Jackson annexation may be decided in Tuesday's vote

Monday, February 6, 2012

Tuesday's voting could bring a resolution to an issue that has divided Jackson for months. But neither side of the campaign over an annexation ballot measure expressed confidence that they'd win.

On Tuesday, Jackson voters will be asked to decide whether to allow the city to annex a Fruitland quarry owned by Heartland Materials. The potential annexation has been met with criticism and a lawsuit questioning its legality. Critics have raised questions about the fairness of letting Jackson voters decide the fate of the people who live near the quarry but do not get to vote. Meanwhile supporters say the annexation is part of Jackson's orderly growth and will bring extra revenue into the city coffers.

Dozens of people who oppose the annexation filled Jackson's council chamber Jan. 17 to voice their concerns. Several people feared the quarry is not environmentally friendly and told the board of aldermen that the water in Hubble Creek was murky because of the quarry.

But despite attending Jackson Board of Aldermen meetings and getting 585 Jackson residents to sign a petition against annexation, Ken Leimbach said he is uncertain what voters will decide Tuesday.

"I feel it has a good chance to go either way," Leimbach said. "We know that there are quite a few people for and against this. It's in God's hands now."

Leimbach has been the vocal in his opposition, voicing his concerns in any forum he could. Leimbach, who lives in Jackson, said he opposes annexation because it would cripple Fruitland's ability to incorporate and stifle the community's autonomy.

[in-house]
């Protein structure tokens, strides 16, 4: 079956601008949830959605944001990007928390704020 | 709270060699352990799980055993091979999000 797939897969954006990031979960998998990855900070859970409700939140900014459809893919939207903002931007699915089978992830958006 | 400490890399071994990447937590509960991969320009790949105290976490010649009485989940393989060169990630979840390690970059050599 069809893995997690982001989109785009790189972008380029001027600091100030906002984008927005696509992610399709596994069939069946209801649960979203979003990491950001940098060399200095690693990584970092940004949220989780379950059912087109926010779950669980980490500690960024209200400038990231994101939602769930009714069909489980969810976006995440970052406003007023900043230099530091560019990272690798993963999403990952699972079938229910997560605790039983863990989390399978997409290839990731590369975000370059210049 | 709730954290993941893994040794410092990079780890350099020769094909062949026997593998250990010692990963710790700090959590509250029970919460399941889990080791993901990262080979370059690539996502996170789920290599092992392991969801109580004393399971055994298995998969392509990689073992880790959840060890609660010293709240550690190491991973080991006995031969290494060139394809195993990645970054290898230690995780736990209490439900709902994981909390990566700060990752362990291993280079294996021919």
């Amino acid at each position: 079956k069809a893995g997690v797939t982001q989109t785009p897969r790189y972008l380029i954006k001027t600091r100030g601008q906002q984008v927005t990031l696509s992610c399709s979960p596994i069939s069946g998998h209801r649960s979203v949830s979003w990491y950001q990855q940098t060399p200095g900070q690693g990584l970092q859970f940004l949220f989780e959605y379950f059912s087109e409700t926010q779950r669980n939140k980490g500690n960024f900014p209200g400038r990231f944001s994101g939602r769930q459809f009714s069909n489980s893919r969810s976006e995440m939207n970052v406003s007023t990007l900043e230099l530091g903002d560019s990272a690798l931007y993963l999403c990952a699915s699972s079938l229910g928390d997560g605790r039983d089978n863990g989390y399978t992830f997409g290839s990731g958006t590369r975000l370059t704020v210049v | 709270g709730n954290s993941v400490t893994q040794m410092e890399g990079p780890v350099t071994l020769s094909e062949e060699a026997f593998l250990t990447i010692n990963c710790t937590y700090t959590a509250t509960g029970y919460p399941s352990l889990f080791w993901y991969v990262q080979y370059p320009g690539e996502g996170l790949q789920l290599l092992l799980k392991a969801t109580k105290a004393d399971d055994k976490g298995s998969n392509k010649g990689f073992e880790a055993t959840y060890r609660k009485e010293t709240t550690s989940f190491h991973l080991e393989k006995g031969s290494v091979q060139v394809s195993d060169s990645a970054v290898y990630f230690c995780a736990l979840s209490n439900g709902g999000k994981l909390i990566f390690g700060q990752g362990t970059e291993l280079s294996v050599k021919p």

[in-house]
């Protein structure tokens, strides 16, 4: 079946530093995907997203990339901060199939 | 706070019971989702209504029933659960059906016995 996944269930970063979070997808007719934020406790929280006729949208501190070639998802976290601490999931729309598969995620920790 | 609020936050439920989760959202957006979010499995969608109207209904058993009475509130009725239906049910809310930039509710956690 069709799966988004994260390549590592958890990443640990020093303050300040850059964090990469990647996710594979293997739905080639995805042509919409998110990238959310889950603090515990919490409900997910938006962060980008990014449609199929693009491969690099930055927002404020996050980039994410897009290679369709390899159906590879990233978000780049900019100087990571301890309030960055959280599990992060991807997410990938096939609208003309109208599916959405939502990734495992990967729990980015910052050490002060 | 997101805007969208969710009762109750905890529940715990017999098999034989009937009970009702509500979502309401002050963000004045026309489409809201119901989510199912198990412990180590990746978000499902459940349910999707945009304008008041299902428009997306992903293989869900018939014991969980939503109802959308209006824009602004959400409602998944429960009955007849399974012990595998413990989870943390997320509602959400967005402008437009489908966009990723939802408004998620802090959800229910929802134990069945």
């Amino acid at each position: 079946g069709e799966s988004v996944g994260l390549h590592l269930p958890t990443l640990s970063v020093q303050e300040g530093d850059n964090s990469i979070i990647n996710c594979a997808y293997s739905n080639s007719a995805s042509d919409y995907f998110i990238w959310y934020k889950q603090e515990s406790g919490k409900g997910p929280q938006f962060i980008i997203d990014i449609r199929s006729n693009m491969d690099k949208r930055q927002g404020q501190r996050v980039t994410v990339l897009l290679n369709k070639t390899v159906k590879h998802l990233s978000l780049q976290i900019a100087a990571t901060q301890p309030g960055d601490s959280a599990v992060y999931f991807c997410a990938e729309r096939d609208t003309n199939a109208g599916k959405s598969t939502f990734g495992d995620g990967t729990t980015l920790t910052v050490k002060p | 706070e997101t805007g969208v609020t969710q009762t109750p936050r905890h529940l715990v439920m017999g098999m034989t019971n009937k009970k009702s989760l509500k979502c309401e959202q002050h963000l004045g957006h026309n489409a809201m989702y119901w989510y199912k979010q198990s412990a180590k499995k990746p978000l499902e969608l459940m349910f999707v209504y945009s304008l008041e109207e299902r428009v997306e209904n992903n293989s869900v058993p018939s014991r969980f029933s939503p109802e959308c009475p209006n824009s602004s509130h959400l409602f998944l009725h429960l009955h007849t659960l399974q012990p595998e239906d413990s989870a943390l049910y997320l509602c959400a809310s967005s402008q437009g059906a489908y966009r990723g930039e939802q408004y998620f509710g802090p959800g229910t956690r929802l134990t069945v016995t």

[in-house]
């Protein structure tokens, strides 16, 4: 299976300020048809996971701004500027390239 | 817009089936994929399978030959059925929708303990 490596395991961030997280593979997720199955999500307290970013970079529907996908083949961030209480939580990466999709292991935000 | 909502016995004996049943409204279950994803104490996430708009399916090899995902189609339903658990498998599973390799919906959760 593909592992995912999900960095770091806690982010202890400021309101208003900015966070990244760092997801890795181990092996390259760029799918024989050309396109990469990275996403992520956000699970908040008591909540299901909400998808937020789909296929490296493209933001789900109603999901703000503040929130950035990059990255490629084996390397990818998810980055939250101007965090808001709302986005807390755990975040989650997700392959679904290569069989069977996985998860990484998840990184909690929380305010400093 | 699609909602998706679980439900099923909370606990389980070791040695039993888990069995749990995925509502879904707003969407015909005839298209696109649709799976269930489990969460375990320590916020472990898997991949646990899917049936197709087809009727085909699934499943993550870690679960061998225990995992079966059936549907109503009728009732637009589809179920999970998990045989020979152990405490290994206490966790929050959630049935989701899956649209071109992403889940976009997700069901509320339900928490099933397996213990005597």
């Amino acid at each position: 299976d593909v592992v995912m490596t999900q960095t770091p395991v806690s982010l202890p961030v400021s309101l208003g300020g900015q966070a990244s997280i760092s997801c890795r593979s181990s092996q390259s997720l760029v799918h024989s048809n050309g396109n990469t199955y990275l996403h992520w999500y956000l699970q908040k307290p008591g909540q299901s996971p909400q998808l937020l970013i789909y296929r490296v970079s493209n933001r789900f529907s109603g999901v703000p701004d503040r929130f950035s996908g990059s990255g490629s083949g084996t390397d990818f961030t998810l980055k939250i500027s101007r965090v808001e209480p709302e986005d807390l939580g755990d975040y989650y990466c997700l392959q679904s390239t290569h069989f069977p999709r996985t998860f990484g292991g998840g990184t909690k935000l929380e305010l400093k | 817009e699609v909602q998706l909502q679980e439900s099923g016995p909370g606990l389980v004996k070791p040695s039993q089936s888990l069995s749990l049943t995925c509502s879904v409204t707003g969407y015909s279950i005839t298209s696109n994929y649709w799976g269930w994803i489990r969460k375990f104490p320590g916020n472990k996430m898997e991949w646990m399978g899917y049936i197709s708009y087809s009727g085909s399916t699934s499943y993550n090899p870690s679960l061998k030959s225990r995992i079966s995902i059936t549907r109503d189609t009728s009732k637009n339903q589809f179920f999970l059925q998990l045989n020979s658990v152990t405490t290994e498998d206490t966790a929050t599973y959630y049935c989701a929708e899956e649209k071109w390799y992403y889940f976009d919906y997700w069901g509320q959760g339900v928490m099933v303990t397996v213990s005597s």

"It's the moral thing to do to let the people out at Fruitland work out things in their own neighborhood," he said. "Jackson does not belong out there."

Gene Penzel believes the city does belong at the quarry.

Annexation of the quarry could be a financial boon for Jackson, said Penzel, who heads up Citizens for the Growth of Jackson, a group that's organized and spent money to persuade voters to cast ballots in favor of annexation. The presence of Heartland Materials would provide up to 10 more jobs for the city.

"Jackson is good for business," Penzel said. "It makes sense that people would vote for this."

Supporters of the annexation have said that some of Missouri's best limestone is in the quarry and that Heartland Materials' presence at the quarry has had no adverse effects on the environment.

Citizens for the Growth of Jackson raised $4,000 in donations and put advertisements in the Southeast Missourian and the Cash Book Journal, and mailed voters a letter about why they should vote for annexation.

Despite the effort, Penzel said he knows that many people are against annexation and the vote could go either way.

But whatever voters decide Tuesday regarding the proposed annexation won't matter if a lawsuit filed Thursday is successful.

The lawsuit says Jackson illegally annexed a portion of land along Interstate 55 and U.S. 61 in 2009. Attorney General Chris Koster gave the lawsuit his blessing by granting its filers the status of "quo warranto," which means they are essentially acting on the state's behalf. Leimbach is one of the filers.

Koster's blessing is not necessarily an endorsement, but acknowledges that there is enough of a question to proceed, said John Cook, a lawyer who is listed on the lawsuit along with eight others.

Jackson has 30 days to respond to the lawsuit before a hearing is set.

Mayor Barbara Lohr declined to comment Sunday on how she thinks the annexation issue will fair on the ballot.

Instead, she urged voters to get to the polls because the annexation issue is an important one.

Jackson has 13,005 registered voters who vote at its precincts, according to precinct voter count data from the Cape Girardeau County Commission. Of the registered voters, 95 percent are considered "active," according to the statistics. People who have not voted recently or have an invalid mailing address are considered "inactive."

The Missouri presidential primary will also be held Tuesday.

psullivan@semissourian.com

388-3635

Pertinent address:

Jackson, MO

Fruitland, MO

Map of pertinent addresses

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